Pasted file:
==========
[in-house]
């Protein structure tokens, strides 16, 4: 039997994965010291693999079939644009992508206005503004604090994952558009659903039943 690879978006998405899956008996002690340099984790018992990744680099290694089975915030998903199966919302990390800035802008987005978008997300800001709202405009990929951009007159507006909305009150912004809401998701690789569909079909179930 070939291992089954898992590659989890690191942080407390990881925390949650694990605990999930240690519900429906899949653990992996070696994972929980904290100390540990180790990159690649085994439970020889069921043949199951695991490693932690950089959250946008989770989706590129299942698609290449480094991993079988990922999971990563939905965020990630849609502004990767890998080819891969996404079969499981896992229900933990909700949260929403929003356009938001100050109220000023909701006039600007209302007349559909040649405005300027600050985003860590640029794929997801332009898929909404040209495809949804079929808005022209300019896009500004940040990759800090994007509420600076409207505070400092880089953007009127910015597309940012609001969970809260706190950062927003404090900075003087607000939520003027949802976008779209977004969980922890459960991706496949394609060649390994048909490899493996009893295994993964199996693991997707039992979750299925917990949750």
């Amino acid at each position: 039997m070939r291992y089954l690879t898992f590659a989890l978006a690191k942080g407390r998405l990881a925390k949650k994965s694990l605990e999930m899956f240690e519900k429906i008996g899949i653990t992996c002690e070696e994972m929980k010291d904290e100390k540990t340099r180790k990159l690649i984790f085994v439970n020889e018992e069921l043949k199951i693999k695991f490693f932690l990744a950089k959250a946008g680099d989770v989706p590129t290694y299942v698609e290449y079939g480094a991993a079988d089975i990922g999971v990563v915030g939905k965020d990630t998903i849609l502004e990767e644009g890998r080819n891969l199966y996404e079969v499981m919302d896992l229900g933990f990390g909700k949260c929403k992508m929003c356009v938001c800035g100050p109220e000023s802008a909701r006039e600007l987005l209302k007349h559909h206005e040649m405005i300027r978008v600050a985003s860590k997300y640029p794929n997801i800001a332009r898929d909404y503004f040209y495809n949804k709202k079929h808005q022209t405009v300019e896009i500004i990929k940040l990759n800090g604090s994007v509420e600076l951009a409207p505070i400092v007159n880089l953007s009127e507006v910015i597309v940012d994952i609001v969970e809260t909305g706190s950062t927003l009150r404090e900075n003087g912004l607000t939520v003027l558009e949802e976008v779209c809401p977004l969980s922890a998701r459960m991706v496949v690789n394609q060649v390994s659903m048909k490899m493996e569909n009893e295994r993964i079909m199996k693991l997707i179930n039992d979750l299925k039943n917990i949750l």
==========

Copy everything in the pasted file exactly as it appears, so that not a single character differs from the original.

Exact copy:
[in-house]
């Protein structure tokens, strides 16, 4: 039997994965010291693999079939644009992508206005503004604090994952558009659903039943 690879978006998405899956008996002690340099984790018992990744680099290694089975915030998903199966919302990390800035802008987005978008997300800001709202405009990929951009007159507006909305009150912004809401998701690789569909079909179930 070939291992089954898992590659989890690191942080407390990881925390949650694990605990999930240690519900429906899949653990992996070696994972929980904290100390540990180790990159690649085994439970020889069921043949199951695991490693932690950089959250946008989770989706590129299942698609290449480094991993079988990922999971990563939905965020990630849609502004990767890998080819891969996404079969499981896992229900933990909700949260929403929003356009938001100050109220000023909701006039600007209302007349559909040649405005300027600050985003860590640029794929997801332009898929909404040209495809949804079929808005022209300019896009500004940040990759800090994007509420600076409207505070400092880089953007009127910015597309940012609001969970809260706190950062927003404090900075003087607000939520003027949802976008779209977004969980922890459960991706496949394609060649390994048909490899493996009893295994993964199996693991997707039992979750299925917990949750």
């Amino acid at each position: 039997m070939r291992y089954l690879t898992f590659a989890l978006a690191k942080g407390r998405l990881a925390k949650k994965s694990l605990e999930m899956f240690e519900k429906i008996g899949i653990t992996c002690e070696e994972m929980k010291d904290e100390k540990t340099r180790k990159l690649i984790f085994v439970n020889e018992e069921l043949k199951i693999k695991f490693f932690l990744a950089k959250a946008g680099d989770v989706p590129t290694y299942v698609e290449y079939g480094a991993a079988d089975i990922g999971v990563v915030g939905k965020d990630t998903i849609l502004e990767e644009g890998r080819n891969l199966y996404e079969v499981m919302d896992l229900g933990f990390g909700k949260c929403k992508m929003c356009v938001c800035g100050p109220e000023s802008a909701r006039e600007l987005l209302k007349h559909h206005e040649m405005i300027r978008v600050a985003s860590k997300y640029p794929n997801i800001a332009r898929d909404y503004f040209y495809n949804k709202k079929h808005q022209t405009v300019e896009i500004i990929k940040l990759n800090g604090s994007v509420e600076l951009a409207p505070i400092v007159n880089l953007s009127e507006v910015i597309v940012d994952i609001v969970e809260t909305g706190s950062t927003l009150r404090e900075n003087g912004l607000t939520v003027l558009e949802e976008v779209c809401p977004l969980s922890a998701r459960m991706v496949v690789n394609q060649v390994s659903m048909k490899m493996e569909n009893e295994r993964i079909m199996k693991l997707i179930n039992d979750l299925k039943n917990i949750l």